by Michael Wolter
A university student, who wishes to remain anonymous, was renting privately in a 7 bedroom shared house in Birmingham. The house was still undergoing improvements when the lease was signed, but upon moving into the property and seeing that the size of one of the bedrooms was closer to a closet than a bedroom, one of the students hired a lawyer to prove the room was not a double bedroom as advertised and was removed from the contract, making it a 6 bedroom shared house. A few months later the students learned the landlord’s name had been removed from the lease and replaced with his wife’s name because the landlord had been incarcerated. When the lease finished and the students moved out, they informed the landlord of a small amount of damage that had occurred - broken a sofa - and the landlord, communicating from prison, said it would cost £400 to repair. After contesting the claim with the Deposit Protection Service, the fee was reduced to £130. When the students returned to the property a few months after leaving to collect their mail, they saw the sofa had not been repaired.
Unfortunately for some students, renting privately while attending higher education can be a very rocky road. The vast majority of landlords who offer their properties for occupancy by students do so legitimately and legally, but a few bad apples spoil the bunch. Some landlords of student housing will prey on the students to whom they let, providing dangerous living conditions or wrongfully deducting from deposits for damages that are not the responsibility of the students or their benefactors.
Student housing has been a topic of conversation in the property world lately, with the demand for additional student housing increasing each year. Students who attend higher education away from their parents’ home may choose to live in residence halls arranged by their university, while others will elect to rent private accommodation.
University-arranged housing, although not entirely without its faults, is purpose built for students. Design takes into account students’ needs and lifestyle, and it tends to have students’ best interests in mind. Private rented accommodation can be a different story when students - and, in many cases, the parents who fund their accommodation - end up dealing with the wrong type of landlord.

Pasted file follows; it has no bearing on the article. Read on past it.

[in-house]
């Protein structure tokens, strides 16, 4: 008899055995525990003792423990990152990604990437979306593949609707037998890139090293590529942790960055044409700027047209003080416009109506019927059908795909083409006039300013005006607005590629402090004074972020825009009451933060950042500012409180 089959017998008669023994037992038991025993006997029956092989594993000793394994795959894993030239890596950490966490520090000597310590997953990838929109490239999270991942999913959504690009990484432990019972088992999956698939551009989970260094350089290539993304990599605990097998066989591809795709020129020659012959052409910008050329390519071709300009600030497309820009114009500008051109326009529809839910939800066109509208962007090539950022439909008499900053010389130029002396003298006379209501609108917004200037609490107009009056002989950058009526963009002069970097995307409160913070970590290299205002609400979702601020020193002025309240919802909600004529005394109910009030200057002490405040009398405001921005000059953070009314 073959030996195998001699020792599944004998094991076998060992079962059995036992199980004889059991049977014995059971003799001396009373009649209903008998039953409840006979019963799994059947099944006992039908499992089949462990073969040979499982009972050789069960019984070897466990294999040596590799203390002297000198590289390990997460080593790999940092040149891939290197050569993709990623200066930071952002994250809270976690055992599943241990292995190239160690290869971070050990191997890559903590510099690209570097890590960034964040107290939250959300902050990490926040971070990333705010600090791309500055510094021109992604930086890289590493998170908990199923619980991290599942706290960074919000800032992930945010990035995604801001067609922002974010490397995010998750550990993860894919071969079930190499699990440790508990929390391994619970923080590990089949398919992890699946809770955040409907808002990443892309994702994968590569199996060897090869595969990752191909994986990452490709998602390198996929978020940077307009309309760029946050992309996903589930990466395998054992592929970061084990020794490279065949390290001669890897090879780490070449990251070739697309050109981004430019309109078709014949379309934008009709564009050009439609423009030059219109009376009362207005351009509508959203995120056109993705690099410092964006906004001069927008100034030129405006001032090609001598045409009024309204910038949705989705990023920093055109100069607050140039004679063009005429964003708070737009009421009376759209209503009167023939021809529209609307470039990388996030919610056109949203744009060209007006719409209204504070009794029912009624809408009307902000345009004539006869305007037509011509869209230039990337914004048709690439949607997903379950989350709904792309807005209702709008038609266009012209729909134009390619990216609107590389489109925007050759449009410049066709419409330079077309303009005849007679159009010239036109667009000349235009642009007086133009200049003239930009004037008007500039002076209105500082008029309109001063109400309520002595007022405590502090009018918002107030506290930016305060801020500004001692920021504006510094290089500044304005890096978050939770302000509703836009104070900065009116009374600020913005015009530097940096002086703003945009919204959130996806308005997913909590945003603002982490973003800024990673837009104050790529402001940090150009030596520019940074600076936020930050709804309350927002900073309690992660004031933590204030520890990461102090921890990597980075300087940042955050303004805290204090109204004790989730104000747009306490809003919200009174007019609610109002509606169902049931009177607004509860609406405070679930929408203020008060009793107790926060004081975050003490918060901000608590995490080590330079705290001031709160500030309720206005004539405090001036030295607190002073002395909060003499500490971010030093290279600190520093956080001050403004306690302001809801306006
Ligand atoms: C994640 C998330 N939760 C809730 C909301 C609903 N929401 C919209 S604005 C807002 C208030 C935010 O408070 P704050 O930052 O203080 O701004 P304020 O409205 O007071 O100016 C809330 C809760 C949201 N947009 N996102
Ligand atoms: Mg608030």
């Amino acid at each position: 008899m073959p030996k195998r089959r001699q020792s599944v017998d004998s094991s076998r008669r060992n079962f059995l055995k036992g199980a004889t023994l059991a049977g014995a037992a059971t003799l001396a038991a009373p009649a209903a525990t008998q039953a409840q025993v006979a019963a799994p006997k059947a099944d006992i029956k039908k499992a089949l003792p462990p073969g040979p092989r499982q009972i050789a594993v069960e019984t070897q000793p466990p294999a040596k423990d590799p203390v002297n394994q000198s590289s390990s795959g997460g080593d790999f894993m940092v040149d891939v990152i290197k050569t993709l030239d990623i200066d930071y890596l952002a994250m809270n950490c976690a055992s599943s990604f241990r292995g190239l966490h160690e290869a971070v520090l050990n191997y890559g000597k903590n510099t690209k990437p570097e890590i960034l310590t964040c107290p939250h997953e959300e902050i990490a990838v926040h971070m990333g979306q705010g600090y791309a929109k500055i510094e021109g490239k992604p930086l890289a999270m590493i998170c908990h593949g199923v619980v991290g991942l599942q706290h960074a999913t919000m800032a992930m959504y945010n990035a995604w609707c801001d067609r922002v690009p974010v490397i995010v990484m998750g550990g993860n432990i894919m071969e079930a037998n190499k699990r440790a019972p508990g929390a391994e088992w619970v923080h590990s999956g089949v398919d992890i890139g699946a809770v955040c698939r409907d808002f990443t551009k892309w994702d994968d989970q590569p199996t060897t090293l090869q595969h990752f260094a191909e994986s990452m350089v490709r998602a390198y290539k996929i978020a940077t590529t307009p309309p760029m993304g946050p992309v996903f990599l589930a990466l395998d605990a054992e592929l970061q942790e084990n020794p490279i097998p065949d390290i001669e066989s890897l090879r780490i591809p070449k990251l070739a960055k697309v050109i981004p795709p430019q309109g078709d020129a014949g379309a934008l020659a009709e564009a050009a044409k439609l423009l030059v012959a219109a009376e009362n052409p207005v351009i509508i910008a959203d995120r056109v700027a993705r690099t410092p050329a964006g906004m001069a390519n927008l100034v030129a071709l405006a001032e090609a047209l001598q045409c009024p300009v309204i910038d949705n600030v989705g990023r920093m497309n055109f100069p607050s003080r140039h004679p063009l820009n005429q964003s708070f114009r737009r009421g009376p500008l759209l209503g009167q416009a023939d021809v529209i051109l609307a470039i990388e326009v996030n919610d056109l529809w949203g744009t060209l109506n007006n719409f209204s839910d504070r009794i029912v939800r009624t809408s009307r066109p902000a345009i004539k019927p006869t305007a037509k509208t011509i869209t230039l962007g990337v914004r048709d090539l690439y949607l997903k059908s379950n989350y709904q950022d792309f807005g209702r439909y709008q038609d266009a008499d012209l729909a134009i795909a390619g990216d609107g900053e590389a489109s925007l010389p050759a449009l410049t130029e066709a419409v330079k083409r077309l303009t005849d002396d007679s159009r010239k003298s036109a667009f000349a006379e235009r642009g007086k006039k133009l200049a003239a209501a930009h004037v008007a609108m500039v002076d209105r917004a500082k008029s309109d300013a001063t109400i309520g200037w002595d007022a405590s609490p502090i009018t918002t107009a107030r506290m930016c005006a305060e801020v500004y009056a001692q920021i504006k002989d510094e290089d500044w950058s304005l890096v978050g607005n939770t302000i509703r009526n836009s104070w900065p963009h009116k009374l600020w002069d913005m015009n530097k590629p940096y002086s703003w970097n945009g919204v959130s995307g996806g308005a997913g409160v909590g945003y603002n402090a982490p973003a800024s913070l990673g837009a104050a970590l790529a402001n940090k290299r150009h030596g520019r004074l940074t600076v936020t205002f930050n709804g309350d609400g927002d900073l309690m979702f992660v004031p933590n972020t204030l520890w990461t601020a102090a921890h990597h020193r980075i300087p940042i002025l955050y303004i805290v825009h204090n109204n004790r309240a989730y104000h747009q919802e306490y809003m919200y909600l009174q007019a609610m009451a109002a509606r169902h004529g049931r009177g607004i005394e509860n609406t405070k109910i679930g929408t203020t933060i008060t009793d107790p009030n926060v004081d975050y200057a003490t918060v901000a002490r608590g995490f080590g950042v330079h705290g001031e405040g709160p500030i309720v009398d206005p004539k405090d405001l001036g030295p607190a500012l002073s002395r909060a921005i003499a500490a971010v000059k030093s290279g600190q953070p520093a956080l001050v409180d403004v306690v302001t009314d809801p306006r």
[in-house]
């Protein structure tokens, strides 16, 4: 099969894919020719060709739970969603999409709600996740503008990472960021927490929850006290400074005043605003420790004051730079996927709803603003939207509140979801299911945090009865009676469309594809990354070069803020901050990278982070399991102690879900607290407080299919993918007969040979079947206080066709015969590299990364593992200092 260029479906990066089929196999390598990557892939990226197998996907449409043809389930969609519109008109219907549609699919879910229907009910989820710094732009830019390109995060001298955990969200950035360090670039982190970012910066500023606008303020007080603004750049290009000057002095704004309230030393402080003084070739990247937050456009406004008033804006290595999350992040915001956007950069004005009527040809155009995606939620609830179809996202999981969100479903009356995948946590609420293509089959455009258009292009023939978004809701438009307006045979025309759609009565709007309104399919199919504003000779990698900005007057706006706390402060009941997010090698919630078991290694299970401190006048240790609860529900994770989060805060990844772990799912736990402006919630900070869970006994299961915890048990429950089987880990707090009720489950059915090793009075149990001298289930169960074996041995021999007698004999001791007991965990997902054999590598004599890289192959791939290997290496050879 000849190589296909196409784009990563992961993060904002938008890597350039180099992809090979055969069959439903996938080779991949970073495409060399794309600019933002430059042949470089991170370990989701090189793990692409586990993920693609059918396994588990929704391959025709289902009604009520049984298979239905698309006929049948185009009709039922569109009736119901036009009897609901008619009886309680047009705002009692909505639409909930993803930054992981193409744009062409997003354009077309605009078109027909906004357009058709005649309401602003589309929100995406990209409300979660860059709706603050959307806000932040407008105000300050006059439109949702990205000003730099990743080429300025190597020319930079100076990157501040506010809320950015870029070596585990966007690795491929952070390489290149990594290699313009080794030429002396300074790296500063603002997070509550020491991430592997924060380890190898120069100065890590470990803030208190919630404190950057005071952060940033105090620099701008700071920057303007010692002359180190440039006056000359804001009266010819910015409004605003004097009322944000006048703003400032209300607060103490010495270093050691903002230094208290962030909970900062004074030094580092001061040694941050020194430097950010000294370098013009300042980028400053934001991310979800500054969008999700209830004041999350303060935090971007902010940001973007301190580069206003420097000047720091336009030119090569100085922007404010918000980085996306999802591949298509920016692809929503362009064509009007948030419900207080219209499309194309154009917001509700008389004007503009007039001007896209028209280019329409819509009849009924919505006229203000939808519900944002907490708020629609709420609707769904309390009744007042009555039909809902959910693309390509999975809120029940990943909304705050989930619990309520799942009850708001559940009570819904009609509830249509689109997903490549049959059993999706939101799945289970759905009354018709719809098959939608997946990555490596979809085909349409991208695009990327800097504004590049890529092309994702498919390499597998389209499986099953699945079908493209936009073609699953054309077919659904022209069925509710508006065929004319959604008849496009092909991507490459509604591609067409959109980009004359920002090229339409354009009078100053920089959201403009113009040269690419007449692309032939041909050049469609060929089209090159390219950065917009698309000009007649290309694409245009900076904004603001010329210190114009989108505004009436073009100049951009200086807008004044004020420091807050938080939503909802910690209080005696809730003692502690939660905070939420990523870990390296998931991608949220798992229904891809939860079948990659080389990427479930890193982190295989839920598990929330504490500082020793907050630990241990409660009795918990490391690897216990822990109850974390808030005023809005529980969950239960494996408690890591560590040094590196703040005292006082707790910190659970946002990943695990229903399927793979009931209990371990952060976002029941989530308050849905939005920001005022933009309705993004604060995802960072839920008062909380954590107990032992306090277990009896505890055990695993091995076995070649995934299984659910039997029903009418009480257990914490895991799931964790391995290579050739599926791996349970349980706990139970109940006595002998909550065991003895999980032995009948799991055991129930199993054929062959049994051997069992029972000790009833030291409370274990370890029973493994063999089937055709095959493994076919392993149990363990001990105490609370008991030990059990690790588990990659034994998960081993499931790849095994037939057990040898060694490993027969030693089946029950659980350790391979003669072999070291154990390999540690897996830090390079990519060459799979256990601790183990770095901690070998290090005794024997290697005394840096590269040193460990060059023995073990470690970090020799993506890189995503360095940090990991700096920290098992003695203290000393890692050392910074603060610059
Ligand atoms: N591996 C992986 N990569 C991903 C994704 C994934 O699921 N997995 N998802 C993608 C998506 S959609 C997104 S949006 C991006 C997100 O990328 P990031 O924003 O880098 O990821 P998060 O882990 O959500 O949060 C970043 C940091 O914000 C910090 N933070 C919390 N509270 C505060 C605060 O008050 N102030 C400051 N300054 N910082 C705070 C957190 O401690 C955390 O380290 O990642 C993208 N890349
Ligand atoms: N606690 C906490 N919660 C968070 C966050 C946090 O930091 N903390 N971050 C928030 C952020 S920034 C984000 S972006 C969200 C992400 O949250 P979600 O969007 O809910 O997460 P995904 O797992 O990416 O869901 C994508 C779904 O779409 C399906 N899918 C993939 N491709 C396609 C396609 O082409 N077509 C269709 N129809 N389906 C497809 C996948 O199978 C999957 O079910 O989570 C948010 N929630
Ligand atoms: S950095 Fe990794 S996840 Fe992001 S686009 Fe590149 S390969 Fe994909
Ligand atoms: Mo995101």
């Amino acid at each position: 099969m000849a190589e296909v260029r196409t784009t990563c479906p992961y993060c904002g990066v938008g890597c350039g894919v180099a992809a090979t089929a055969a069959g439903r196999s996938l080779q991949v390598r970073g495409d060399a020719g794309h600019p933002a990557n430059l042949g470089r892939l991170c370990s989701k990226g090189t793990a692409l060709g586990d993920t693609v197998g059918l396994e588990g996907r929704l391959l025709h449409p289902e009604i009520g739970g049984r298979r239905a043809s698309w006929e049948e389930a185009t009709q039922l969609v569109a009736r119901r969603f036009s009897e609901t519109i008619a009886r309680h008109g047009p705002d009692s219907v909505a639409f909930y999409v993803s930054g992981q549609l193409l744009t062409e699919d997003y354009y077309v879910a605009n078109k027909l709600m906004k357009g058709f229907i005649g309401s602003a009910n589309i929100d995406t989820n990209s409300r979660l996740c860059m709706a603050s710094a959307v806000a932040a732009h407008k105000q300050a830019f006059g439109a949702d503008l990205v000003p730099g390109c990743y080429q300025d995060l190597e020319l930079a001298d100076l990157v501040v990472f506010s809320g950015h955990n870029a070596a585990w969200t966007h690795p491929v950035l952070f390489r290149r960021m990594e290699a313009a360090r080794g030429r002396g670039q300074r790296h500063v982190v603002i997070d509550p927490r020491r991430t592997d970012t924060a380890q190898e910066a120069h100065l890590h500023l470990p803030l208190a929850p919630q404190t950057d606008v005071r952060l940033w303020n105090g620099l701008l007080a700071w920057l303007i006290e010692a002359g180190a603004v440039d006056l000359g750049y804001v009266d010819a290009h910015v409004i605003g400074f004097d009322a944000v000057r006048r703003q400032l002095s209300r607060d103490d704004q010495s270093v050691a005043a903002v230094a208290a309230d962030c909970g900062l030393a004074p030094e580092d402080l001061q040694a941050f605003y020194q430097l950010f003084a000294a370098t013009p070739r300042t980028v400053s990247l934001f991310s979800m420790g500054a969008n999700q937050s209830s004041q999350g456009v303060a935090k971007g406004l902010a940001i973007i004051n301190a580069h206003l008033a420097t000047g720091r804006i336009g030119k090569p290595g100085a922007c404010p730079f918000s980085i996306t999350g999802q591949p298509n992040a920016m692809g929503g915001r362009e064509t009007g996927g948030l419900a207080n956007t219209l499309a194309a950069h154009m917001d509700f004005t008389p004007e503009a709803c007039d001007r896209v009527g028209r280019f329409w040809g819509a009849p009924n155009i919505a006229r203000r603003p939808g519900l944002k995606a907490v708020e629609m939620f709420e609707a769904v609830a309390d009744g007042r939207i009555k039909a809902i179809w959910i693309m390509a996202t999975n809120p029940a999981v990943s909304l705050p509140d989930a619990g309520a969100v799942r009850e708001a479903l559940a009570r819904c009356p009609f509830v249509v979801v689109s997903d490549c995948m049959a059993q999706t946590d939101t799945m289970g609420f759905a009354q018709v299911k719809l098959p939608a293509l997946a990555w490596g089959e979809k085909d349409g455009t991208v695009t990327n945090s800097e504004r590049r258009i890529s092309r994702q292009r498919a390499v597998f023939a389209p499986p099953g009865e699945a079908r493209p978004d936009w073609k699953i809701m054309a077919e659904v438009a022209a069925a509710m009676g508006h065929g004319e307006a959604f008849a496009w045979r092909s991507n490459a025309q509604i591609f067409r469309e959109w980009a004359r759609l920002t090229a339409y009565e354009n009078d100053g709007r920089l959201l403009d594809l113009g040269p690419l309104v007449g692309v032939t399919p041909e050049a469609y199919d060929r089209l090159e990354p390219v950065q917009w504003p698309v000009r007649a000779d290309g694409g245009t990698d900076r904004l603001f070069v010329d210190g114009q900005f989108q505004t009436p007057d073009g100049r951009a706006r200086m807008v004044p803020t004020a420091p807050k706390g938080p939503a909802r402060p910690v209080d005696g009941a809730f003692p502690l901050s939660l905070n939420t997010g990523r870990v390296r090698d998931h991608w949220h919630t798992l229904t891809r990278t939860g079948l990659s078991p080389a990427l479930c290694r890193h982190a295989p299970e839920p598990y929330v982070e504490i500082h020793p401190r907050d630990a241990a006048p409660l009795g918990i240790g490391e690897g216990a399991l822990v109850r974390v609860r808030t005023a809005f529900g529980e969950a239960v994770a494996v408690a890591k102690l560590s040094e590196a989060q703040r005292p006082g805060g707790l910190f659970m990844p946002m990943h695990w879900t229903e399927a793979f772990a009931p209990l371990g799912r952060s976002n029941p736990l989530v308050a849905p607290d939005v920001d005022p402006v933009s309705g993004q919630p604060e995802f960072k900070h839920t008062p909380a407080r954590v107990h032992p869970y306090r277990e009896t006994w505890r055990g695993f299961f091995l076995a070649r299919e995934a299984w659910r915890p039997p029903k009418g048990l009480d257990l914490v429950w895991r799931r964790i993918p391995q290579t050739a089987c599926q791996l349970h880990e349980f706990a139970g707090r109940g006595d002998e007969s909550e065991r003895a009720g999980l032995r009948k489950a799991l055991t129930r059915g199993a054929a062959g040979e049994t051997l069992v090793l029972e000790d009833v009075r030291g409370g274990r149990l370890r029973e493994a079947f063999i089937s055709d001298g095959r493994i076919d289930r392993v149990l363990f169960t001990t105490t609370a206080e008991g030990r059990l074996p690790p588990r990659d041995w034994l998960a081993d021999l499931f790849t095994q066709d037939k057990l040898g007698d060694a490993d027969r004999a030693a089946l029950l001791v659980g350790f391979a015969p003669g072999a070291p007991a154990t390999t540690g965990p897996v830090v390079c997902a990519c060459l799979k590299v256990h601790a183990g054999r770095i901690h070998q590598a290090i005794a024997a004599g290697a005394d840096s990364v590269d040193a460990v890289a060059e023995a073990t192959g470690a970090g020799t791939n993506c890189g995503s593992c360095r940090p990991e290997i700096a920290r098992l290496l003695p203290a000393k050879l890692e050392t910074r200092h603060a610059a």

How can students empower themselves when renting privately? What are some of the housing rights students should be aware of? What tools are at students’ disposal to prevent potential disputes before they begin?
In recent years, the number of students attending higher education in the U.K. has been on the rise, putting a strain on the number of available properties for students. In the 2015-2016 school year over 2.2 million students in the U.K. were part of higher education, according to Higher Education Statistics Agency Limited (HESA). In 2015 alone, data from Universities and Colleges Admissions Service (UCAS) shows there was a 3.1% increase in the number of students matriculating into U.K. universities for the first time, the largest number to date. Online
This student came down with the mumps and viral meningitis when he rented an uninsulated garage that was offered as a bedroom.
When renting privately, students have the same rights as any private tenant, even if their accommodation is funded by another person. These tenant rights include the “quiet enjoyment” of accommodation, which essentially means the tenant is “entitled to live in the property without interference from the landlord or anyone acting on his behalf (such as his letting agent)” (Tessa Shepperson, Landlord Law). Quiet enjoyment is an assumed covenant of all rental agreements. Private tenants are also entitled to the protection of a tenancy deposit in one of the government schemes in order to provide a third party to safeguard the deposit.